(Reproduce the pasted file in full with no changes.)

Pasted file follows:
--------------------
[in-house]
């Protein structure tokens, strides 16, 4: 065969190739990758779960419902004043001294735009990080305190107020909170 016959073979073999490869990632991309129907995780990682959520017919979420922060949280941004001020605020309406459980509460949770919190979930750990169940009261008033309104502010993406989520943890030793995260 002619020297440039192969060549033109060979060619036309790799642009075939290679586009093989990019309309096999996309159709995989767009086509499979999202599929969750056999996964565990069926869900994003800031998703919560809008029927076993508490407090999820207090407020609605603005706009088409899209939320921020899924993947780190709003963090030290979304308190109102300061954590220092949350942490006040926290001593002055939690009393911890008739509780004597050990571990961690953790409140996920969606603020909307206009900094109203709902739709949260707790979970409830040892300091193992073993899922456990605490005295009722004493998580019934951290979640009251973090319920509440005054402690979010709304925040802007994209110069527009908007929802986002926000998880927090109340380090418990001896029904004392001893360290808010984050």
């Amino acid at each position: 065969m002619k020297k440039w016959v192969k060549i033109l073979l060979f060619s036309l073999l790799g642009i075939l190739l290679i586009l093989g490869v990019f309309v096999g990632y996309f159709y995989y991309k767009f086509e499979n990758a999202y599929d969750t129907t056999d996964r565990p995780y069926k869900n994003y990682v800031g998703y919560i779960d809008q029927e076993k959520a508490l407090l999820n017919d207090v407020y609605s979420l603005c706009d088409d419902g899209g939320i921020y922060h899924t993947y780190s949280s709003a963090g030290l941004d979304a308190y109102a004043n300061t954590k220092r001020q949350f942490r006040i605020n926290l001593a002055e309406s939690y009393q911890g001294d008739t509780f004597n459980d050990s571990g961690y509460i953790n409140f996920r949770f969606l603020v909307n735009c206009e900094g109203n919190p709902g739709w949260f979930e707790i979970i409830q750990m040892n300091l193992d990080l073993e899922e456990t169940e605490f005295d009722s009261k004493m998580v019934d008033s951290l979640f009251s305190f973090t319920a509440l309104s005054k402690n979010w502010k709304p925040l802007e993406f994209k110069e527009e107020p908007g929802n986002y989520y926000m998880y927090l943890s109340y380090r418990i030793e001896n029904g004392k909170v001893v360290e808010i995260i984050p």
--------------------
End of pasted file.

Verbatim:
[in-house]
């Protein structure tokens, strides 16, 4: 065969190739990758779960419902004043001294735009990080305190107020909170 016959073979073999490869990632991309129907995780990682959520017919979420922060949280941004001020605020309406459980509460949770919190979930750990169940009261008033309104502010993406989520943890030793995260 002619020297440039192969060549033109060979060619036309790799642009075939290679586009093989990019309309096999996309159709995989767009086509499979999202599929969750056999996964565990069926869900994003800031998703919560809008029927076993508490407090999820207090407020609605603005706009088409899209939320921020899924993947780190709003963090030290979304308190109102300061954590220092949350942490006040926290001593002055939690009393911890008739509780004597050990571990961690953790409140996920969606603020909307206009900094109203709902739709949260707790979970409830040892300091193992073993899922456990605490005295009722004493998580019934951290979640009251973090319920509440005054402690979010709304925040802007994209110069527009908007929802986002926000998880927090109340380090418990001896029904004392001893360290808010984050």
């Amino acid at each position: 065969m002619k020297k440039w016959v192969k060549i033109l073979l060979f060619s036309l073999l790799g642009i075939l190739l290679i586009l093989g490869v990019f309309v096999g990632y996309f159709y995989y991309k767009f086509e499979n990758a999202y599929d969750t129907t056999d996964r565990p995780y069926k869900n994003y990682v800031g998703y919560i779960d809008q029927e076993k959520a508490l407090l999820n017919d207090v407020y609605s979420l603005c706009d088409d419902g899209g939320i921020y922060h899924t993947y780190s949280s709003a963090g030290l941004d979304a308190y109102a004043n300061t954590k220092r001020q949350f942490r006040i605020n926290l001593a002055e309406s939690y009393q911890g001294d008739t509780f004597n459980d050990s571990g961690y509460i953790n409140f996920r949770f969606l603020v909307n735009c206009e900094g109203n919190p709902g739709w949260f979930e707790i979970i409830q750990m040892n300091l193992d990080l073993e899922e456990t169940e605490f005295d009722s009261k004493m998580v019934d008033s951290l979640f009251s305190f973090t319920a509440l309104s005054k402690n979010w502010k709304p925040l802007e993406f994209k110069e527009e107020p908007g929802n986002y989520y926000m998880y927090l943890s109340y380090r418990i030793e001896n029904g004392k909170v001893v360290e808010i995260i984050p």